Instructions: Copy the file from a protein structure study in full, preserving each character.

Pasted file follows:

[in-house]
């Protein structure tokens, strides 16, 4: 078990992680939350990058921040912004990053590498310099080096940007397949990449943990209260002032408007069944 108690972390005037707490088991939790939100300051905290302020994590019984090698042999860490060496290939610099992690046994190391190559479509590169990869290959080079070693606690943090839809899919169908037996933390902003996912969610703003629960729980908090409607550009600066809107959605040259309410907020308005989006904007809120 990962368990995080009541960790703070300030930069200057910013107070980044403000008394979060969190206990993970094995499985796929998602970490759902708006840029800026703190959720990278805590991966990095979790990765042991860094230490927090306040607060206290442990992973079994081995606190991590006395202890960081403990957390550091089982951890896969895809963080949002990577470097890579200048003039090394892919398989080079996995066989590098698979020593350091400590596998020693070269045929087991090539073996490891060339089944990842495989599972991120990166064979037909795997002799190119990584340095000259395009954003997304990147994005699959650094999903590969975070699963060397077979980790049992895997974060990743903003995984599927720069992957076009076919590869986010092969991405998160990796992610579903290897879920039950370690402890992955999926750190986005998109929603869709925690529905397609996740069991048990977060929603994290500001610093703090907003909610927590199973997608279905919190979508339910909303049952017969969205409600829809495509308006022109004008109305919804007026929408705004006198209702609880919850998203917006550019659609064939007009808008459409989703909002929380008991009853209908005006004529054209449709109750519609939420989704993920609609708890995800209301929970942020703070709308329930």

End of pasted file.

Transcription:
[in-house]
């Protein structure tokens, strides 16, 4: 078990992680939350990058921040912004990053590498310099080096940007397949990449943990209260002032408007069944 108690972390005037707490088991939790939100300051905290302020994590019984090698042999860490060496290939610099992690046994190391190559479509590169990869290959080079070693606690943090839809899919169908037996933390902003996912969610703003629960729980908090409607550009600066809107959605040259309410907020308005989006904007809120 990962368990995080009541960790703070300030930069200057910013107070980044403000008394979060969190206990993970094995499985796929998602970490759902708006840029800026703190959720990278805590991966990095979790990765042991860094230490927090306040607060206290442990992973079994081995606190991590006395202890960081403990957390550091089982951890896969895809963080949002990577470097890579200048003039090394892919398989080079996995066989590098698979020593350091400590596998020693070269045929087991090539073996490891060339089944990842495989599972991120990166064979037909795997002799190119990584340095000259395009954003997304990147994005699959650094999903590969975070699963060397077979980790049992895997974060990743903003995984599927720069992957076009076919590869986010092969991405998160990796992610579903290897879920039950370690402890992955999926750190986005998109929603869709925690529905397609996740069991048990977060929603994290500001610093703090907003909610927590199973997608279905919190979508339910909303049952017969969205409600829809495509308006022109004008109305919804007026929408705004006198209702609880919850998203917006550019659609064939007009808008459409989703909002929380008991009853209908005006004529054209449709109750519609939420989704993920609609708890995800209301929970942020703070709308329930």